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Author: Zong-qi Cai

This paper is an attempt to investigate how Lu Ji and Liu Xie develop their theories of literary creation on the foundation of the early philosophical discourse on language and reality. The first part of the paper examines various key terms, concepts, and paradigms developed in the philosophical discourse. The second part pursues a close reading of Lu’s and Liu’s texts to demonstrate how ingeniously they adapt and integrate those terms, concepts, and paradigms to accomplish two important tasks: to establish a broad framework for conceptualizing literary creation and to differentiate the complex mental and linguistic endeavors at different stages of the creative process. The paper ends with some general reflections on the impact of the two essays on the subsequent development of Chinese literary and aesthetic thoughts.

In: Frontiers of Literary Studies in China
Volume Editors: Zong-qi Cai and Stephen Roddy
During much of China’s tumultuous 20th century, May 4th and Maoist iconoclasts regarded their classical literary heritage as a burden to be dislodged in the quest for modernization. This volume demonstrates how the traditions that had deeply impressed earlier generations of Western writers like Goethe and Voltaire did not lose their lustre; to the contrary, a fascination with these past riches sprouted with renewed vigour among Euro-American poets, novelists, and other cultural figures after the fall of imperial China in 1911. From Petrograd to Paris, and from São Paolo to San Francisco, China’s premodern poetry, theatre, essays, and fiction inspired numerous prominent writers and intellectuals. The contributors survey the fruits of this engagement in multiple Western languages and nations.
Editors: Zong-qi Cai and Yuan Xingpei
Chinese Texts in the World publishes scholarly works on the reception, transmission, assimilation, and reinvention of Chinese texts in Asia, Europe, Africa, and the Americas; as well as critical studies that explore new pathways connecting Chinese texts with today’s world.
Whether Chinese texts were transmitted along the ancient Silk Road, or through modern digital technologies, such well-traveled texts hold great promise for illuminating multiple aspects of China’s cultural relations with the world. The same holds true for the examination how reconfigured Chinese texts made their way back to China, to be reconstituted as culturally polyvalent, hybrid “imports”.
Critical studies explore new ways of engaging Chinese texts with non-Chinese intellectual and cultural traditions. Such studies include, but are not limited to, a traditional textually grounded Sinological work that contains a substantive dialogue with for instance Western texts; a collaborative work by Asia-based and non-Asia-based scholars on the critical issues important to different traditions; and even a work on non-Chinese texts as long as it significantly draws insights from or engages a substantive dialogue with the Chinese traditions.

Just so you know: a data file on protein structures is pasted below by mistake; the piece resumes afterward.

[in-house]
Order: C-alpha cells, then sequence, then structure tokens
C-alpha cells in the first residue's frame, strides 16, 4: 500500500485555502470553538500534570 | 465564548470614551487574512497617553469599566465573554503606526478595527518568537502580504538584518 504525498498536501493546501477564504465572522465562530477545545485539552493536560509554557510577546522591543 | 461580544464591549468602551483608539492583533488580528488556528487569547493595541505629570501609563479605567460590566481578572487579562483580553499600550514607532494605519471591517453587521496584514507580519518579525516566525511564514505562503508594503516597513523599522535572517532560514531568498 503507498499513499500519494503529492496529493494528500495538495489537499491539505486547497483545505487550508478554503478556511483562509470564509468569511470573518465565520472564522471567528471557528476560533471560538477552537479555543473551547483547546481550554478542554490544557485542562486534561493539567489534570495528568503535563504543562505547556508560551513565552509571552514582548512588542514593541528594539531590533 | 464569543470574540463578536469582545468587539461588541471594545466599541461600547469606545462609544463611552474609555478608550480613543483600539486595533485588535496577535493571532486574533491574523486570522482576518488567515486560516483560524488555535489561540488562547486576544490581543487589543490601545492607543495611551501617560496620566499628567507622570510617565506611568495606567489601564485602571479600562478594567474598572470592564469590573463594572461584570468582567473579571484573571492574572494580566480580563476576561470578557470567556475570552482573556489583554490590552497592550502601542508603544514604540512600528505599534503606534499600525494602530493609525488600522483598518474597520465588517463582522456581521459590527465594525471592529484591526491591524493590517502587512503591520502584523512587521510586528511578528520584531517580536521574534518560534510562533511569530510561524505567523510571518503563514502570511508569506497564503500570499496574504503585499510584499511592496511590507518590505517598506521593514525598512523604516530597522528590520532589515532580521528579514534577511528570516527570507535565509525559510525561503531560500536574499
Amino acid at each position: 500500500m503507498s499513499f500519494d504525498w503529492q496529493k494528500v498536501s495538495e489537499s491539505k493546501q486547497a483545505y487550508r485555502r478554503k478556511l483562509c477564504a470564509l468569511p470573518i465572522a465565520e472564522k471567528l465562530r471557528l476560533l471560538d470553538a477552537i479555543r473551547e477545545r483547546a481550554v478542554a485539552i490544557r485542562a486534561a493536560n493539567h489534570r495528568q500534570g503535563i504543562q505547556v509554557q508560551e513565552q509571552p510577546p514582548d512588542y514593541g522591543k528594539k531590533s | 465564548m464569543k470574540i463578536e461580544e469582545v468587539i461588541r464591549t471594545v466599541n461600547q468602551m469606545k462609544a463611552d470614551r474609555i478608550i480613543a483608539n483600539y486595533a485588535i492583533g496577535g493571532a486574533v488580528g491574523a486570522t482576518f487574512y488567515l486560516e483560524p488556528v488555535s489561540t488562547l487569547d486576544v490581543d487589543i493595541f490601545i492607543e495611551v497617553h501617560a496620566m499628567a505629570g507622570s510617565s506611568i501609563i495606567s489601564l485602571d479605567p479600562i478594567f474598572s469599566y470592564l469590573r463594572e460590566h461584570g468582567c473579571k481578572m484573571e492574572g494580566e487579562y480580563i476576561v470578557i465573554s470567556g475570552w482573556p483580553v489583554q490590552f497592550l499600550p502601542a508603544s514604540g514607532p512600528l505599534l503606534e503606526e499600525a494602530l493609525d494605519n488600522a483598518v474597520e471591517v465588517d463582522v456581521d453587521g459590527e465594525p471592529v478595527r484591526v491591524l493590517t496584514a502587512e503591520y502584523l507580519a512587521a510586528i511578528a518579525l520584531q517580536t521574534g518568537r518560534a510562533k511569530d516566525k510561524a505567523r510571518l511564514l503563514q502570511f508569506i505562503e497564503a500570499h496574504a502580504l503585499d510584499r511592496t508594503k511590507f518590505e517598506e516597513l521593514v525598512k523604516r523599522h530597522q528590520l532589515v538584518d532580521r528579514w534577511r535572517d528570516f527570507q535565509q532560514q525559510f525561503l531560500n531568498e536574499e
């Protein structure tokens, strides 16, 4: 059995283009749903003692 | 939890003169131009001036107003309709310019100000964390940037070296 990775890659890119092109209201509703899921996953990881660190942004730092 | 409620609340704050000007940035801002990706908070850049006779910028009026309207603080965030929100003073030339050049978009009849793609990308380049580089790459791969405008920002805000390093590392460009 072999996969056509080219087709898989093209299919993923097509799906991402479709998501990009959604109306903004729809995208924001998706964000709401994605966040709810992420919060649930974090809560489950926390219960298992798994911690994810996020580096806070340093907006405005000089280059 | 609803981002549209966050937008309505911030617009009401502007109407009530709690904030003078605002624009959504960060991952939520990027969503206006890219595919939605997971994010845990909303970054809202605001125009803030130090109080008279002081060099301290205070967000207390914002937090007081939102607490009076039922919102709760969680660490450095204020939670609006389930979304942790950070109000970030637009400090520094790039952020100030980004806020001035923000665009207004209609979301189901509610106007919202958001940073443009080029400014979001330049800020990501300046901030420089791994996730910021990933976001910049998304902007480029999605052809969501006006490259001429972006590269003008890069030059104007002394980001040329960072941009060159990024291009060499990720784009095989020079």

Authors are cordially invited to submit proposals to the publisher at BRILL, Christa Stevens.
Please advise our Guidelines for a Book Proposal. Manuscripts that are published have been accepted after double-anonymous peer review.

《世界语境下的中国典籍》系列丛书包括两大类学术著作。一类是中国典籍接受史的研究,着重分析各种典籍在亚洲、欧洲、非洲和南北美洲的接受、传播、同化与再发明过程;另一类是典籍的文本研究,努力在今日的世界语境中重新诠释中国典籍,并寻求开拓与世界各种文化传统互动交流的新途径。
第一类著作注重传统意义上的典籍接受史研究,所涵盖的文献,既有沿古代丝绸之路流布的古代典籍,也有通过现代数字技术传播的论著。此类著作主要探究中国典籍在中国以外地区(包括亚洲、欧洲、非洲和美洲等地)传播、再解释、再创造、进一步传播过程中,体现了哪些不同路径。除此之外,也将分析这些经过重新加工的典籍文本怎样回到中国,然后又怎样作为多元文化的混合“舶来品”被吸纳接收,再次发展。这套丛书还将综述分析中国典籍翻译如何塑造海外各地对中国文化的看法。这套丛书意在开拓广大非专业读者、学生、学者们的视野,帮助他们在自身的文学和文化传统中发掘出未被留意的中国因素,也可能对中国文化影响形成全新理解。对于从事国学研究的学生和学者而言,这套丛书能帮助他们掌握西方学界在西方批评范式的影响下重新解释中国文献的最新趋势。
第二类著作注重广义上的文本分析研究,目标在于建立中文文本和异域知识文化传统之间新的互动关系。这种广义文本研究充分体现跨文化视野,其中包括三种学术成果:其一、能够与西方传统进行内容比较的汉学著作;其二、亚洲学者与西方的学者针对重要议题而展开的合着或;其三、能与中国学术和文化传统展开有实质意义的西方学术著作。
数千年来,丰富多彩的中文典籍文本历经万里,远赴各方,编织出一条条连接中国和世界文化的纽带。中国典籍文本在世界各地的传播过程,对于加深彼此相互了解,共同推动人类文明的进步具有极为深远的意义。我们希望,读者们能够通过阅读这套丛书,追溯中文文献的流传、以及观察当今中华文化的传播和再造的过程,深切体验激动人心的的文化探胜之旅。
Premodern Chinese Texts in Western Translation
Volume Editors: Leo Tak-hung Chan and Zong-qi Cai
This collected volume focuses on the history of Western translation of premodern Chinese texts from the seventeenth to the twentieth century. Divided into three parts, nine chapters feature close readings of translated texts, micro-studies of how three translations came into being, and broad-based surveys that inquire into the causes of historical change. Among the specific questions addressed are: What stylistic, generic, and discursive permutations were undergone by Chinese texts as they crossed linguistic borders? Who were the main agents in this centuries-long effort to transmit Chinese culture to the West? How did readership considerations affect the form that particular translations take? More generally, the contributors are concerned with the relevance of current research paradigms, like those of World Literature, transcultural reception, and the rewriting of translation history.